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Grief and Loss: Loss of a Parent

April 04, 2020

Grief and Loss: Loss of a Parent

Even though we know we are supposed to outlive our parents, nothing can quite prepare us for the shock and sadness we feel when they pass.  Whether their death is sudden or drawn out with illness, there may be unresolved issues that influence our grief.  Perhaps, you didn’t get the chance to talk with your dad one last time before his passing.  Or maybe your mother’s death occurred right before a holiday, wedding, birthday, or other special event.  It is natural to be affected by the grieving process, regardless of the circumstances or age of your parent. 

Common Feelings after Losing a Parent

Even if you are an adult when your parent passes, you will still struggle through some common emotions associated with grief.  Many children, even grown ones, feel confusion about their new identity and role in the family.  You may feel as though no one will ever love you the way your mom or dad did.  If your other parent is alive, it might become your responsibility to care for them, especially in their grief.  Other common emotions might include guilt for what you didn’t say or do, frustration with the new tasks you’ve assumed, and uncertainty dealing with legal and financial matters. 

 

When both parents are gone, it’s natural for a person to feel like an adult orphan.  Your identity might change, as well as your role.  Suddenly, you might find yourself to be a member of the oldest living generation in your family.  You might feel an overwhelming desire to carry on your parents’ values and traditions or maybe start new ones. 

Processing Grief Differently

Everyone will experience grief and loss at some point, but no two people will process it the same way.  After the loss of a parent, some people aren’t sure how to respond.  People may not understand why you are grieving if your parent lived a long life.  Others who have already lost a parent may step in and support you with comforting words and kind acts.  Your siblings may also be struggling with your parent’s death, but they might grieve in an entirely different manner.   

 

Coping with Grief 

There is no correct way to grieve and no universal timeline for it.  Grief will look different for everyone.  However, the following are a few considerations for taking care of yourself when you lose a parent:

  • Be alone and together- There are times when grieving is done privately. On other occasions, sorrow is expressed as a group.  Give yourself permission for both of these responses.  At times, you will want to share your feelings with other family members.  Other moments you might rather be alone with your thoughts.  Both are common and acceptable.
  • Release guilt- Some adult children may feel relief when their parent passes. This is especially common when the parent has been suffering from chronic pain or illness.  Also, if the child has been the primary caregiver, feelings of relief are natural.  You should not feel guilty if you experience this emotion.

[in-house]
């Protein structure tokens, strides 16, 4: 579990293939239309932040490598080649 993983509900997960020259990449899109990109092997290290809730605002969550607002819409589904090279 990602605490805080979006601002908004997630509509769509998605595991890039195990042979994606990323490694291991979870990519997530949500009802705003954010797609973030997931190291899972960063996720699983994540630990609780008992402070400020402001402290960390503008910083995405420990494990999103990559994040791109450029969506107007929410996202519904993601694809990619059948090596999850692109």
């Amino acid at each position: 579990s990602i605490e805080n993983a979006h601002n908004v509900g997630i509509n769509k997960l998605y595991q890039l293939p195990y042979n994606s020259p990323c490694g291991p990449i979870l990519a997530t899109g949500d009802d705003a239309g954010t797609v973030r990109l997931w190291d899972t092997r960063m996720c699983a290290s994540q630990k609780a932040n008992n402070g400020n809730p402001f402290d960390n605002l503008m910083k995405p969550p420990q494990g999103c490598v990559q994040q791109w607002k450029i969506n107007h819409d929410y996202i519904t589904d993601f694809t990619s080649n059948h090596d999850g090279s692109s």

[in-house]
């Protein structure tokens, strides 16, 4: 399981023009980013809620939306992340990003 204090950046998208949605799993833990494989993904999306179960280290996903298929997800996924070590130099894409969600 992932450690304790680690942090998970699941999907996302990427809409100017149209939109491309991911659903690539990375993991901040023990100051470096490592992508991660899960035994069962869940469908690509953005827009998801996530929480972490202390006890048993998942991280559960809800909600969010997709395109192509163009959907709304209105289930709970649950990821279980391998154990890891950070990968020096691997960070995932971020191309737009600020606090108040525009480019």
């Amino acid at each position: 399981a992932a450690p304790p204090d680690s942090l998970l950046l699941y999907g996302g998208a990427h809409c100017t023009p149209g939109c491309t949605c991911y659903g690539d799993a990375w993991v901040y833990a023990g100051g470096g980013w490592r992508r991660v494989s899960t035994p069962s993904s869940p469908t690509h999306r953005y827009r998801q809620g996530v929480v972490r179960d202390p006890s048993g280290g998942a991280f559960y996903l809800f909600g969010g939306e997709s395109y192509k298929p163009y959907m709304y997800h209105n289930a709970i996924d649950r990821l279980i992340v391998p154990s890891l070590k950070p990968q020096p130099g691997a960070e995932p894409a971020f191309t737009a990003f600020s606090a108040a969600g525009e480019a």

• Prepare for holidays- You should expect the holidays to be hard, especially the first year without your parent(s). Plan ahead for how you would like to honor them or their traditions.  Consider how you will best care for yourself as well on holidays, birthdays, and anniversaries. 
  • Respect others’ grief- Because everyone grieves differently, relationships may be stressed and strained after a loss. Understand that your siblings and other family members may need more or less time than you to process their pain.  Be patient and lean on one another for support.  Ask for help when you need it. 
  • Foster old and new relationships- No one can take the place of your mom or dad. However, there’s nothing wrong with finding someone to offer support, comfort, and the wisdom you might need.  This could be a relative or another friend who perhaps has been a mentor to you.
  • Preserve memories- What stories of your parents would you love your children to know? Think about the memories you want to pass on to future generations.  Writing these down can help you process your own grief, while preserving timeless memories for grandchildren and other young family members. 
  • Seek help- Even if you’re not experiencing symptoms of anxiety or depression, that doesn’t mean you cannot benefit from talking to a therapist or support group about your loss. Sharing your feelings aloud with a professional and others who’ve experienced losing a parent is an excellent way to care for yourself. 

Many times loss is unexpected.  And even when we’re anticipating it, we might not be prepared for how we will react.  When we are grieving, we are more likely to stop or minimize healthy habits.  Much of the healing process, however, is related to good self-care.  Taking the time to get proper rest, eat well, and exercise regularly is essential to your healing after you experience a loss.  These healthy choices will help you transition to a place of hope after a loss, and will serve to honor your parents’ wishes for your health and happiness.  

 

Want to talk to a counselor today about this? 

Call Amplified Life at 800-453-7733 and ask for your “Free 15 Minute Phone Consultation" with one of our licensed counselors. We’ll listen, answer questions you may have, and help you plan next steps.

 

Sources: http://www.cancercare.org/publications/68-helping_yourself_as_you_cope_with_the_loss_of_a_parent